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  • Advanced sprocket design repels dirt while you roost.

    Play Dirty

    Dirt riders love getting dirty; the more soil, sand, dust, and mud the better. But, as they say, it’s all fun and games until somebody gets hurt. In this case, what’s getting hurt is your bike’s sprockets and chain. Here’s the rub; all that grit and grime gets into the drivetrain and works like sandpaper, filing away at those critical components that keep your bike “moto-vating” down the track or trail. Plain and simple, dirt kills conventional chains and sprockets.

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  • OEMazing!

    OEMazing

    OEM? OMG! Restore your bike’s drivetrain to “as new” factory performance specs with sprockets and chains from the world’s largest OEM manufacturer.

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  • Here are the top four ways to keep your bike’s drivetrain performing like new.

    TheCore4

    As riders who love performance, we tend to put our bikes through the paces every chance we get. And that means our machines can show accelerated wear and tear, especially on drivetrain components. That’s where the Core 4 maintenance tasks come in. With a commitment to doing these four simple tasks on a regular basis, we can go far to make sure our drivetrain continues to deliver top performance on every ride and for mile after mile.

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  • Could your bike’s drivetrain be a little stressed?

    Uptight

    The coronavirus pandemic has everyone a bit tense these days. And no wonder; even the most mundane and routine tasks that we all used to do without giving a second thought have suddenly become sources of anxiety. But here’s a task that might just help you relax … and help your bike’s drivetrain unwind a bit too.

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  • Keeping your sprocket teeth and chain clean can keep you smiling

    Mud in your teeth

    April showers bring … mud. And mud brings greater wear and tear to your bike’s sprockets and chain. Grime and gunk also create drag that robs your bike’s performance. Keeping the drive train clean and free of crud will extend the life of critical components and maximize its usable power. Here’s how to live and ride crud free.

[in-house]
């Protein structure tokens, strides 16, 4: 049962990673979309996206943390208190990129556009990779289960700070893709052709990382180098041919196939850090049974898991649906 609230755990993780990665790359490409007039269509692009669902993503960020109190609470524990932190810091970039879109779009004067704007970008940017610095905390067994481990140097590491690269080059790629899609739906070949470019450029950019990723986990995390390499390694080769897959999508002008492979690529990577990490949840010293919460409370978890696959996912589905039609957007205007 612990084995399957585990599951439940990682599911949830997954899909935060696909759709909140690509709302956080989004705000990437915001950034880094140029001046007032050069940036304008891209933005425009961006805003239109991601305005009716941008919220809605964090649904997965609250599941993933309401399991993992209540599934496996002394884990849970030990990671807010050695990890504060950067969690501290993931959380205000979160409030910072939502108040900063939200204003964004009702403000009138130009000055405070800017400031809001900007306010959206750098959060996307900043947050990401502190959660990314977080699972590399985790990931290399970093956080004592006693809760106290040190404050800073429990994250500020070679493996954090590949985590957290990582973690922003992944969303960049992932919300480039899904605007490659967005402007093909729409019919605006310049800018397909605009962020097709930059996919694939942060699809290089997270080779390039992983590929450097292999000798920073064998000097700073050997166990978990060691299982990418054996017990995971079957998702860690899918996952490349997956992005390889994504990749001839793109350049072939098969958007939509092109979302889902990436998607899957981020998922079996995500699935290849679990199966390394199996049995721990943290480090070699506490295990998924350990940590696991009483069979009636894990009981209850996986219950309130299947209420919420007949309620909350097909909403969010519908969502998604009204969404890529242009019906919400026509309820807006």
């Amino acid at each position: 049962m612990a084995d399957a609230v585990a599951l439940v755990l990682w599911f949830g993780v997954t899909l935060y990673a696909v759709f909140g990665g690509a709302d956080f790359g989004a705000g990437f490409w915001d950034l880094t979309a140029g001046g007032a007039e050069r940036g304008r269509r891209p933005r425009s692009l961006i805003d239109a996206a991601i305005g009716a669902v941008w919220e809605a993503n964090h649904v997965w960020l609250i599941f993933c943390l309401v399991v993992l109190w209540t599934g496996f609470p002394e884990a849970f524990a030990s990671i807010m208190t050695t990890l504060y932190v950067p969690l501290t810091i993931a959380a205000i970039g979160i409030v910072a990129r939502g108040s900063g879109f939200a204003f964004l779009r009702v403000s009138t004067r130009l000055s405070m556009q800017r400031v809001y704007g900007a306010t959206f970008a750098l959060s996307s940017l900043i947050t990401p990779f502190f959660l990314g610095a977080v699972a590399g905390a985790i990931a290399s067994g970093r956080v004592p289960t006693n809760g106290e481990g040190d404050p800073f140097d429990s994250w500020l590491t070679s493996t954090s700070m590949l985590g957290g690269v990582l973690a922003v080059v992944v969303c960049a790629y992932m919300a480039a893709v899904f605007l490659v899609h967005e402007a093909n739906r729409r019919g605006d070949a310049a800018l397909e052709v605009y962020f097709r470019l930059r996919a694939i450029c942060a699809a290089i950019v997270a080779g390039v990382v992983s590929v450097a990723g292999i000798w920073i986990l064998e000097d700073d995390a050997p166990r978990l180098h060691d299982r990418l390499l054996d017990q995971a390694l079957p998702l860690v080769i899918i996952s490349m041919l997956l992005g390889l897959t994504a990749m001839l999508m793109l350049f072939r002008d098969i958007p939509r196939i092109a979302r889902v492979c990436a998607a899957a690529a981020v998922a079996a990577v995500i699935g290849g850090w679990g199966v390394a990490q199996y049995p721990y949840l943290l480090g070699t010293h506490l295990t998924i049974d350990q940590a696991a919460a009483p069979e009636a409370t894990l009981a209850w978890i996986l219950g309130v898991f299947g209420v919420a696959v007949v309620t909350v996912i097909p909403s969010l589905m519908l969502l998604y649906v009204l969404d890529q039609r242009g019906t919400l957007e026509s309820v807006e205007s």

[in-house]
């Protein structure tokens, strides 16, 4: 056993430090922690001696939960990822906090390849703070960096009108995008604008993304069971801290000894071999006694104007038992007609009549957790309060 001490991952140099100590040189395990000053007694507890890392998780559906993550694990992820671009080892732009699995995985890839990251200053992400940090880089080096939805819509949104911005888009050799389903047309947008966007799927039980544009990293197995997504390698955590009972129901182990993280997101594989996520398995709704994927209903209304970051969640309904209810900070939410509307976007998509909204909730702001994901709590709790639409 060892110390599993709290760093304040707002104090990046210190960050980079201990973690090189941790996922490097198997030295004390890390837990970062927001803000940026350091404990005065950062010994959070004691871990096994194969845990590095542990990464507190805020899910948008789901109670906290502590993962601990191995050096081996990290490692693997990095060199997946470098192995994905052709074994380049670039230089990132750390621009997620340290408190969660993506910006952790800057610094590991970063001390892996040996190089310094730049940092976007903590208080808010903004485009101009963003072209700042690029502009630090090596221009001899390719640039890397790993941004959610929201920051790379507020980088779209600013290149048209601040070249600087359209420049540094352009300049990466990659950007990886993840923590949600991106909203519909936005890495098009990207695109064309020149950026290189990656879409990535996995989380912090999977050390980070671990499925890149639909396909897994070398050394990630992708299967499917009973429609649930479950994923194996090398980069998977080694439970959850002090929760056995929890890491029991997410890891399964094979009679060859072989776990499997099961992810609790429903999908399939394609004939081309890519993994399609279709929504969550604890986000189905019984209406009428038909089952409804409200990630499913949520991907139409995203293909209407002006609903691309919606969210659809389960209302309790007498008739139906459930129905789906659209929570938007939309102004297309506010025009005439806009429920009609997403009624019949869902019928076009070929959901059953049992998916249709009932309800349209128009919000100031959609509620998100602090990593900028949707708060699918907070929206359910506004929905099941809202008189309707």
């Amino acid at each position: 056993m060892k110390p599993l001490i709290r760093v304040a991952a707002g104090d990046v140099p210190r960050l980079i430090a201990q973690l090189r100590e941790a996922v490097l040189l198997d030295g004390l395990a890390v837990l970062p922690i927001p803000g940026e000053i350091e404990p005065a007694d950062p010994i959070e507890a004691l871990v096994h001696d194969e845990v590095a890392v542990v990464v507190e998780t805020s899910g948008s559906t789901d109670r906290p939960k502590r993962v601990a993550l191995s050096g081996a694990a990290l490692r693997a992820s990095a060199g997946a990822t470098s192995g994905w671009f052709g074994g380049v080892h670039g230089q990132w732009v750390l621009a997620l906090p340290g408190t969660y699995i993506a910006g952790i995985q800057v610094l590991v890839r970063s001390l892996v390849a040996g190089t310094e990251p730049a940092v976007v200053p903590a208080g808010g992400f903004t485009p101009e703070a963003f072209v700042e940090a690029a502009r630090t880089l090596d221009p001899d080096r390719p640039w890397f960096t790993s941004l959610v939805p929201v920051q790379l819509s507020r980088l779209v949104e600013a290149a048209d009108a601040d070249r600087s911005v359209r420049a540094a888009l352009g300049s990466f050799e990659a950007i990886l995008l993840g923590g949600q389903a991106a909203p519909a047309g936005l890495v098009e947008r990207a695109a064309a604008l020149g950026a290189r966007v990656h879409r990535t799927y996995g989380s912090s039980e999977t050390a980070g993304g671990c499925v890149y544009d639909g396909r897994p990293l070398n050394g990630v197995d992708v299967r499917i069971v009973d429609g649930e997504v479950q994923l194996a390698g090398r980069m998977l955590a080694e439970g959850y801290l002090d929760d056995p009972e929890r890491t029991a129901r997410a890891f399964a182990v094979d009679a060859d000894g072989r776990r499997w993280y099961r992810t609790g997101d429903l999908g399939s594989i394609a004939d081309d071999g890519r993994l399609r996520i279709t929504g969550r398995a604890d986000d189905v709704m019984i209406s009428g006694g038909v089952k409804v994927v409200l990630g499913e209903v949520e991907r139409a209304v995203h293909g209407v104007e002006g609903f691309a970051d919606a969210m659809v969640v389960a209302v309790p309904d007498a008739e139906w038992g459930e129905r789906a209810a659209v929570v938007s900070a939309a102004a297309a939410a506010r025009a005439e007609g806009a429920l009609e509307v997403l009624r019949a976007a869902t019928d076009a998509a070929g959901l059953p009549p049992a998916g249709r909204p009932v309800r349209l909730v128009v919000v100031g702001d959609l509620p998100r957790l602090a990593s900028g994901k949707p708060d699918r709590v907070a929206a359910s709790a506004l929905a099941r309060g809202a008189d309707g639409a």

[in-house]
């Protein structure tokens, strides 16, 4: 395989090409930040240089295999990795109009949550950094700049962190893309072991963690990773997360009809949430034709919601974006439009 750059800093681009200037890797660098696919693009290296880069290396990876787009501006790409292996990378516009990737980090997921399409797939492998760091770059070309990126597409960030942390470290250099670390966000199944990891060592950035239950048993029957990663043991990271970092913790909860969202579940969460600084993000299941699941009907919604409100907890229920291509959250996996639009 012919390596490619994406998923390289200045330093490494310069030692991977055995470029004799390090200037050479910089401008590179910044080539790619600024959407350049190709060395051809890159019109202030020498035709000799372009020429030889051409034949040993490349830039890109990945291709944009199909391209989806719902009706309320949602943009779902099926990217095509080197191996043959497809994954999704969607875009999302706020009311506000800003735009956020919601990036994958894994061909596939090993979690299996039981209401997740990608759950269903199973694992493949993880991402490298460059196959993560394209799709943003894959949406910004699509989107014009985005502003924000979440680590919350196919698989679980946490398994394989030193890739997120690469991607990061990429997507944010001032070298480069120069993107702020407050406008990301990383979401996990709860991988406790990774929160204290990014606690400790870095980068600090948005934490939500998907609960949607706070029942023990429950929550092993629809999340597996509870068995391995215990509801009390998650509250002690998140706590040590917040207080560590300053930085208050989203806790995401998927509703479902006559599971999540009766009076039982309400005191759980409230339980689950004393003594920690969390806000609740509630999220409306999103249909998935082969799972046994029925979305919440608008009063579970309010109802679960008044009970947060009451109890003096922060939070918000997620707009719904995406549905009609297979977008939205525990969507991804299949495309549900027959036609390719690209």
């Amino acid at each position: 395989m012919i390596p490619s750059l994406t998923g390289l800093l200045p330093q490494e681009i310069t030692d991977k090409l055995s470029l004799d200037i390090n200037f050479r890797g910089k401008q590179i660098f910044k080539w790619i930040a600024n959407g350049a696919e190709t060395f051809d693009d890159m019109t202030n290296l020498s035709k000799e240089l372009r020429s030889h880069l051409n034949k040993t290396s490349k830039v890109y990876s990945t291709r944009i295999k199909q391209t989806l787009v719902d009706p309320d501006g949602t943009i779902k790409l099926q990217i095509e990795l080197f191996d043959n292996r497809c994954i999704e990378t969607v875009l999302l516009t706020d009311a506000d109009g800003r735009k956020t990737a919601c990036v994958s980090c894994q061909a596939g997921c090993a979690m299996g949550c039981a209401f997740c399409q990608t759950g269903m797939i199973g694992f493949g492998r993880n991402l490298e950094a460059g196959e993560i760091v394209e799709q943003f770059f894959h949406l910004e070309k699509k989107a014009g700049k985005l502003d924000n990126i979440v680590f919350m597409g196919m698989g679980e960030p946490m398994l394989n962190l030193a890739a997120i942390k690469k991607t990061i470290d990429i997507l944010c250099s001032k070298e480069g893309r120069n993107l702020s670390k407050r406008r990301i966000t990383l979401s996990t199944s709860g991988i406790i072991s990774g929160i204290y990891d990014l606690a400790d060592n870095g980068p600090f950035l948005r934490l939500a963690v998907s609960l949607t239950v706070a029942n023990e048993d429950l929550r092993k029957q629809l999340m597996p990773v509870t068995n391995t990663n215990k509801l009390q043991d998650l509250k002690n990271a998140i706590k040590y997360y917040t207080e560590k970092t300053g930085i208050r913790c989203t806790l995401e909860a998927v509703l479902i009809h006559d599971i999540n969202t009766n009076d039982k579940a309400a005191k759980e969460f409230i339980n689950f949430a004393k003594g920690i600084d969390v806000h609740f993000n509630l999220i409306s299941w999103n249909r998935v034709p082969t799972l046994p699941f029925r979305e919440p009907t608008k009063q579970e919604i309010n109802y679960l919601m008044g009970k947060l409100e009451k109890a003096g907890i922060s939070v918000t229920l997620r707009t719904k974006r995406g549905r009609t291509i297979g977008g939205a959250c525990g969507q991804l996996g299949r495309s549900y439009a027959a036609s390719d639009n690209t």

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  • Spring Cleaning. And Inspecting. And Adjusting.

    AWAKENING2

    Like many riders—especially those in cold-weather climates—you probably put your bike in storage for the winter. But even though it had no wear and tear on it from riding during those winter months, all of that sitting may have taken a toll.

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  • DIY: Replacing your bike’s chain and sprocket.

    Yes you can

    Swapping out your bike’s worn out chain and sprockets may seem like a daunting task. But it’s not as tough as you may think. Here’s all it takes to do it yourself … and save a bunch of money in the process.

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  • Get your bike in top shape for the new year.

    Sprockets copy

    At the start of each new year, we all vow to get ourselves into better shape, outperform all we did the year before, and finally hit the places we’ve always said we’d go. As diehard riders, our bikes are the vehicles that will get us there this year. So, while the new year is time to give yourself a new start, it’s also time to give your bike a refresh too. Call it a new drive for the new season. Here are a few tips to get your bike’s new year off to a good start …

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  • Sealed With an X

    What-makes-chains

    Traditionally, at the factory where your bike was made, grease or another lubricant was applied to your bike’s chain. The problem is, road grime is also drawn into the chain once you began riding the bike. That dirt sticks to the lubricant like glue quickly compromise the factory lubrication, adds grit and accelerates wear. For longer-lasting performance, there was a need to seal in all of that gooey goodness while keeping the outside grime outside so that your bike’s chain could stay lubricated for a lifetime.

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  • Sizing It Up

    Sizing-It-Up

    Sprockets and chains come in a variety of sizes. Each of those sizes is assigned a three-digit number that is, quite frankly, a great mystery to most riders. Yet, understanding how the numbers work and what setup is right for your bike or ATV is essential. Plus, once you grasp the terminology, you can impress your riding buddies with your knowledge. So let’s get started.

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